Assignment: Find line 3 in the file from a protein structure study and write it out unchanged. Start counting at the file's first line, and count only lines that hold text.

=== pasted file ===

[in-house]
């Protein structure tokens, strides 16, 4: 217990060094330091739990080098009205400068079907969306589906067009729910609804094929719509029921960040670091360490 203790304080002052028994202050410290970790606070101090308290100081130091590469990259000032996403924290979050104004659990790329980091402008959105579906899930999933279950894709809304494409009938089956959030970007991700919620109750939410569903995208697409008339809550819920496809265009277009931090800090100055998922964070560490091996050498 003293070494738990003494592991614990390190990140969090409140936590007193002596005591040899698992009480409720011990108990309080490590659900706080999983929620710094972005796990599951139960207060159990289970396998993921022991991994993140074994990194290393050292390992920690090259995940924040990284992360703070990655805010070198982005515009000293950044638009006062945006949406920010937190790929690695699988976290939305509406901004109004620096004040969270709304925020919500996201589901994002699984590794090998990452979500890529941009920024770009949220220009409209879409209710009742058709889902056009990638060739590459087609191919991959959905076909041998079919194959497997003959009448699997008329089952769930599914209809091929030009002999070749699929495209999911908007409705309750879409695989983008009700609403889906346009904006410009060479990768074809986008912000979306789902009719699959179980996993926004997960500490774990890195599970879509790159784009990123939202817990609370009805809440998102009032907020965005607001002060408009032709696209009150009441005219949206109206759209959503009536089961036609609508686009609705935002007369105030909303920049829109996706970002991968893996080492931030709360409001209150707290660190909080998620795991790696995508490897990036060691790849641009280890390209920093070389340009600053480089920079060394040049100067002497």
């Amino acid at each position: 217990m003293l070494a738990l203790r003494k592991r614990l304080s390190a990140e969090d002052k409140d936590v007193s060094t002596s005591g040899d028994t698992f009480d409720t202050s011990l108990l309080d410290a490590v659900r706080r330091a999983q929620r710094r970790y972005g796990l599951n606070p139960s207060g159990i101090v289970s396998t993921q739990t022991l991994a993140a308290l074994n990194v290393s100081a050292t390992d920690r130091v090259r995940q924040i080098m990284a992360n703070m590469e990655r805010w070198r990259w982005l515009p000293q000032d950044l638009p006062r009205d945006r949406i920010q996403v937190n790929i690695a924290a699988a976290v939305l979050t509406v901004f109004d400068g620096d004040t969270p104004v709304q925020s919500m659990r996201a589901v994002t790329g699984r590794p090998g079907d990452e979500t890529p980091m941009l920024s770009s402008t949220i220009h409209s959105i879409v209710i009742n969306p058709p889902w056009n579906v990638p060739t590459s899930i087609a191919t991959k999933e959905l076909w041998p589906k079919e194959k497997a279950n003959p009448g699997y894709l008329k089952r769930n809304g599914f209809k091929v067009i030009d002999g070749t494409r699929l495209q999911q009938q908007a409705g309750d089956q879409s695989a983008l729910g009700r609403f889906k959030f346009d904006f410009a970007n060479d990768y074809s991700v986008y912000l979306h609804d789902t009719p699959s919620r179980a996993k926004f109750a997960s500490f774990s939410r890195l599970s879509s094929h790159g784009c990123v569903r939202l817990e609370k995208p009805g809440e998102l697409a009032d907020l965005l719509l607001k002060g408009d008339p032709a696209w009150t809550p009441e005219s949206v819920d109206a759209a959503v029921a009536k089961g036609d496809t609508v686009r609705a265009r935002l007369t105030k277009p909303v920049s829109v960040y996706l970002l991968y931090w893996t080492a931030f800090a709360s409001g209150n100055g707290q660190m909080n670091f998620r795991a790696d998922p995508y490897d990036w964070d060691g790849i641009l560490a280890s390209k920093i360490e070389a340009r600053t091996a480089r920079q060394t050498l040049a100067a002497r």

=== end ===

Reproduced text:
């Amino acid at each position: 217990m003293l070494a738990l203790r003494k592991r614990l304080s390190a990140e969090d002052k409140d936590v007193s060094t002596s005591g040899d028994t698992f009480d409720t202050s011990l108990l309080d410290a490590v659900r706080r330091a999983q929620r710094r970790y972005g796990l599951n606070p139960s207060g159990i101090v289970s396998t993921q739990t022991l991994a993140a308290l074994n990194v290393s100081a050292t390992d920690r130091v090259r995940q924040i080098m990284a992360n703070m590469e990655r805010w070198r990259w982005l515009p000293q000032d950044l638009p006062r009205d945006r949406i920010q996403v937190n790929i690695a924290a699988a976290v939305l979050t509406v901004f109004d400068g620096d004040t969270p104004v709304q925020s919500m659990r996201a589901v994002t790329g699984r590794p090998g079907d990452e979500t890529p980091m941009l920024s770009s402008t949220i220009h409209s959105i879409v209710i009742n969306p058709p889902w056009n579906v990638p060739t590459s899930i087609a191919t991959k999933e959905l076909w041998p589906k079919e194959k497997a279950n003959p009448g699997y894709l008329k089952r769930n809304g599914f209809k091929v067009i030009d002999g070749t494409r699929l495209q999911q009938q908007a409705g309750d089956q879409s695989a983008l729910g009700r609403f889906k959030f346009d904006f410009a970007n060479d990768y074809s991700v986008y912000l979306h609804d789902t009719p699959s919620r179980a996993k926004f109750a997960s500490f774990s939410r890195l599970s879509s094929h790159g784009c990123v569903r939202l817990e609370k995208p009805g809440e998102l697409a009032d907020l965005l719509l607001k002060g408009d008339p032709a696209w009150t809550p009441e005219s949206v819920d109206a759209a959503v029921a009536k089961g036609d496809t609508v686009r609705a265009r935002l007369t105030k277009p909303v920049s829109v960040y996706l970002l991968y931090w893996t080492a931030f800090a709360s409001g209150n100055g707290q660190m909080n670091f998620r795991a790696d998922p995508y490897d990036w964070d060691g790849i641009l560490a280890s390209k920093i360490e070389a340009r600053t091996a480089r920079q060394t050498l040049a100067a002497r």